Wisconsin continued to see record-breaking increases of COVID-19 Thursday, as the state recorded 2,887 new cases of coronavirus and 21 new deaths.
“I am concerned about the alarming trends of COVID-19 we’re seeing across our state,” Gov. Tony Evers said in a Thursday briefing—his second in a matter of days. “Our fight against this virus continues, and we know that now it’s going to be harder than ever.”
During the briefing, Evers and his health secretary Andrea Palm announced a new emergency order to allow health care providers with expired licenses or those from other states to receive temporary licenses in Wisconsin.
“Well, I’m grateful that we were able to take this step to facilitate additional staffing support for our health care systems, I’m saddened that we needed to do it,” Palm said. “However, due to the surging hospitalizations and staffing shortages, it is a step that we must take.”
Palm said earlier in the week that the state was ready to set up alternative care facilities—field hospitals—in places like the state fairgrounds if hospitals became overwhelmed.
She said the state is working on updating a related staff registry of health care workers who would be able to help staff alternative care facilities if hospital capacity continues to surge.
This comes as hospital capacity in the state is put under strain due to the rise in cases. Dr. Imran Andrabi, CEO of the Fox Valley-based ThedaCare, said he is worried about being able to staff and care for the number of sick people—no matter how many beds are filled.
“Ninety five percent of my beds are full; two hundred and fifty of my workers today at ThedaCare did not show up for work,” he said.
“And it is not because they are getting infected while they are at work,” he added, “it is because after a nurse has spent 12, 14 hours doing what she does or a physician or another provider, we go out—and if everybody is not masking, you get infected or you get exposed to something in the community and then they cannot come back to work and take care of people.”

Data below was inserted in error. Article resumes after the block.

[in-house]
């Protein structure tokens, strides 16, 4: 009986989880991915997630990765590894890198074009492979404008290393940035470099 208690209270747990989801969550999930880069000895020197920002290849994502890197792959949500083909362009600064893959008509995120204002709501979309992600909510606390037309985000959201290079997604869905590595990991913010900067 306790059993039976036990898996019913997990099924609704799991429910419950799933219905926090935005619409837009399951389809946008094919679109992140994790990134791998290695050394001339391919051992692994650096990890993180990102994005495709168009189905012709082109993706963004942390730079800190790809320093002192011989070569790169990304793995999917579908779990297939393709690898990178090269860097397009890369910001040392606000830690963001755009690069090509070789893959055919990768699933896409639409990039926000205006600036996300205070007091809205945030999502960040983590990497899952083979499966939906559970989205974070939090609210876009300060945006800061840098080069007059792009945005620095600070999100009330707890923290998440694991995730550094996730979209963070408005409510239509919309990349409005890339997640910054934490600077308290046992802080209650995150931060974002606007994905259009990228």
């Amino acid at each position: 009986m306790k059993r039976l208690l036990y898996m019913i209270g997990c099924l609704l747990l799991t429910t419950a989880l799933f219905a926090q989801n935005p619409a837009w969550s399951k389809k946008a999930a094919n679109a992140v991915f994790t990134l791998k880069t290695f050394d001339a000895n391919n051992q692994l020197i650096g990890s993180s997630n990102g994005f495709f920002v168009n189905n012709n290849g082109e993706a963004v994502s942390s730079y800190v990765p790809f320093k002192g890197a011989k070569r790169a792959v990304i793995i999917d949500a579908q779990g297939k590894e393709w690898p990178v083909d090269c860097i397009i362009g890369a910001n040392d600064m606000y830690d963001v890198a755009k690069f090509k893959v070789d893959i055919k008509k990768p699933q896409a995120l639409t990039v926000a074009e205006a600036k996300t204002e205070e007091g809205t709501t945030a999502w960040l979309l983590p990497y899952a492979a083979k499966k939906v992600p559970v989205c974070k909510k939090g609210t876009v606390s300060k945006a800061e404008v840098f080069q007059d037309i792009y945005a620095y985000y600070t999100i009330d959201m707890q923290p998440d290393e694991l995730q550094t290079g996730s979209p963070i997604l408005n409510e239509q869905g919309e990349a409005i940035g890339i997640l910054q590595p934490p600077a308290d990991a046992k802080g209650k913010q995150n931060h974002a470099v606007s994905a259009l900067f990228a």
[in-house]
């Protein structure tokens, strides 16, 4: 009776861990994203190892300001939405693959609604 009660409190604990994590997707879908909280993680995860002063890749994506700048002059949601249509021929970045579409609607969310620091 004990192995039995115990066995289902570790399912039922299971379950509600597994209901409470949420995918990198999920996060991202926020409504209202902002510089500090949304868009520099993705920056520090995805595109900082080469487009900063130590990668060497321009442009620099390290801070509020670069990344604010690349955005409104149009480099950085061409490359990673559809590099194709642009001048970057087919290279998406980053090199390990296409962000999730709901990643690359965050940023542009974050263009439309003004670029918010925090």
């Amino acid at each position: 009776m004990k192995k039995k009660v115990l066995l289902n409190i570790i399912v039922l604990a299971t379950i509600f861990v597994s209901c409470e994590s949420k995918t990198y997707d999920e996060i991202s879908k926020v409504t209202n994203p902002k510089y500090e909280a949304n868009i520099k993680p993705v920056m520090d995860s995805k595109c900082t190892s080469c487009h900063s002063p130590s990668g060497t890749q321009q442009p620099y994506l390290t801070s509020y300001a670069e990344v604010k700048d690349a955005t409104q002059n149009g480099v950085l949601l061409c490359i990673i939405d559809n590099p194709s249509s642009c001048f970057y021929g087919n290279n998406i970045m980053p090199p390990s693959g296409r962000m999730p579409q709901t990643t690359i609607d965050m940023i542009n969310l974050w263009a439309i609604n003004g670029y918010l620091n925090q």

Case rates remain high in certain areas of the state, including the Fox Valley and parts of northeastern Wisconsin. Data from the state Department of Health Services show 14 Wisconsin counties have rates above 2,500 per 100,000 residents.
The positive testing rate remains high as well, at 17% statewide.
This also comes as the president will make two stops in Wisconsin on Saturday. He was originally scheduled to hold rallies in Green Bay and La Crosse—two of the hardest-hit areas in the state. His campaign announced Thursday that the La Crosse event would be moved to Janesville due to an issue unrelated to COVID-19.
“President Trump is excited to stand in front of supporters in every state across the country and in Wisconsin coming up with two events,” said Trump Campaign Director of Press Communications Erin Perrine in an interview with PBS Wisconsin.
She added that supporters could also view the event remotely, saying “they have options available to them and we take health and safety very seriously.”